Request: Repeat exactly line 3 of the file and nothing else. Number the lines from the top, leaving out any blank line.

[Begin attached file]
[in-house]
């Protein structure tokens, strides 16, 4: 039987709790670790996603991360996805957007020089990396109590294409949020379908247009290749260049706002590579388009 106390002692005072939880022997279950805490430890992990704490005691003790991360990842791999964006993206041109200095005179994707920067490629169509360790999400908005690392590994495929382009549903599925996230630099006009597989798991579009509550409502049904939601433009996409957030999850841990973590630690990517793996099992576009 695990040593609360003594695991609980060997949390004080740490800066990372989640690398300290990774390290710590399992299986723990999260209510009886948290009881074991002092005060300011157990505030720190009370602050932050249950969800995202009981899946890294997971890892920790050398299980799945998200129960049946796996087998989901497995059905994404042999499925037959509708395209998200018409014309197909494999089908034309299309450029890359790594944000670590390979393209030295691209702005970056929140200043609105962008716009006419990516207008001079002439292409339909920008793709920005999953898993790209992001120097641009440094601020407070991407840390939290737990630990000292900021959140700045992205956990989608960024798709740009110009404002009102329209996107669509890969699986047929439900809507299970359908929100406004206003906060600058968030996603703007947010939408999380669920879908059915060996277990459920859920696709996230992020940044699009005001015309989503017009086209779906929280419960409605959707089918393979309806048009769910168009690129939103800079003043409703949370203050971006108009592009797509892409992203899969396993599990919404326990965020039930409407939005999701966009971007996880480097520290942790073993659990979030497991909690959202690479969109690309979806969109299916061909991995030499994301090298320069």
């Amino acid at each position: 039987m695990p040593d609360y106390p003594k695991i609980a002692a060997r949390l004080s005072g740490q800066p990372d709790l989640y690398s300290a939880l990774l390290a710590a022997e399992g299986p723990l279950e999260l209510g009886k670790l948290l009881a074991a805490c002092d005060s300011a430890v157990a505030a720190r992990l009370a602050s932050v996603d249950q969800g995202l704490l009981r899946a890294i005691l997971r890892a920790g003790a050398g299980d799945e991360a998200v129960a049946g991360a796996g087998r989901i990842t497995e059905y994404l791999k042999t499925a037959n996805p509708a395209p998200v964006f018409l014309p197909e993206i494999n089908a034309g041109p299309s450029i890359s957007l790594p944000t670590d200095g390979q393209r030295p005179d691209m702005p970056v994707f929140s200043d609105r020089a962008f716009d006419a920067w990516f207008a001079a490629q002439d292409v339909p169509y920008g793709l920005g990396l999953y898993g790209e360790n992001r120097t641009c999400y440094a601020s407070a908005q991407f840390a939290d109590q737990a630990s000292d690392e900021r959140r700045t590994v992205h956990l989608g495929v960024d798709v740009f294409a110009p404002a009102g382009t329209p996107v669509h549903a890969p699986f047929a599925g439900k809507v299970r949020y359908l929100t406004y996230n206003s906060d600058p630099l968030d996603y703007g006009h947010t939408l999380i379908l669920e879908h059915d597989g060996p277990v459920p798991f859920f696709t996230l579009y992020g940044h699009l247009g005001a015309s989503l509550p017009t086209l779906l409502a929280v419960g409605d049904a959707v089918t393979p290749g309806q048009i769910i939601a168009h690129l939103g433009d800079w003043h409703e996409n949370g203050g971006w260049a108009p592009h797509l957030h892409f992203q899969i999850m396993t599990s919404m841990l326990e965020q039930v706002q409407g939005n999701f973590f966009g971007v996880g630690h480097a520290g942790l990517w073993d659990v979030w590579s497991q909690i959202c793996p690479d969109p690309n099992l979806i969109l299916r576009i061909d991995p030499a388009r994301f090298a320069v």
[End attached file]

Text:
């Amino acid at each position: 039987m695990p040593d609360y106390p003594k695991i609980a002692a060997r949390l004080s005072g740490q800066p990372d709790l989640y690398s300290a939880l990774l390290a710590a022997e399992g299986p723990l279950e999260l209510g009886k670790l948290l009881a074991a805490c002092d005060s300011a430890v157990a505030a720190r992990l009370a602050s932050v996603d249950q969800g995202l704490l009981r899946a890294i005691l997971r890892a920790g003790a050398g299980d799945e991360a998200v129960a049946g991360a796996g087998r989901i990842t497995e059905y994404l791999k042999t499925a037959n996805p509708a395209p998200v964006f018409l014309p197909e993206i494999n089908a034309g041109p299309s450029i890359s957007l790594p944000t670590d200095g390979q393209r030295p005179d691209m702005p970056v994707f929140s200043d609105r020089a962008f716009d006419a920067w990516f207008a001079a490629q002439d292409v339909p169509y920008g793709l920005g990396l999953y898993g790209e360790n992001r120097t641009c999400y440094a601020s407070a908005q991407f840390a939290d109590q737990a630990s000292d690392e900021r959140r700045t590994v992205h956990l989608g495929v960024d798709v740009f294409a110009p404002a009102g382009t329209p996107v669509h549903a890969p699986f047929a599925g439900k809507v299970r949020y359908l929100t406004y996230n206003s906060d600058p630099l968030d996603y703007g006009h947010t939408l999380i379908l669920e879908h059915d597989g060996p277990v459920p798991f859920f696709t996230l579009y992020g940044h699009l247009g005001a015309s989503l509550p017009t086209l779906l409502a929280v419960g409605d049904a959707v089918t393979p290749g309806q048009i769910i939601a168009h690129l939103g433009d800079w003043h409703e996409n949370g203050g971006w260049a108009p592009h797509l957030h892409f992203q899969i999850m396993t599990s919404m841990l326990e965020q039930v706002q409407g939005n999701f973590f966009g971007v996880g630690h480097a520290g942790l990517w073993d659990v979030w590579s497991q909690i959202c793996p690479d969109p690309n099992l979806i969109l299916r576009i061909d991995p030499a388009r994301f090298a320069v």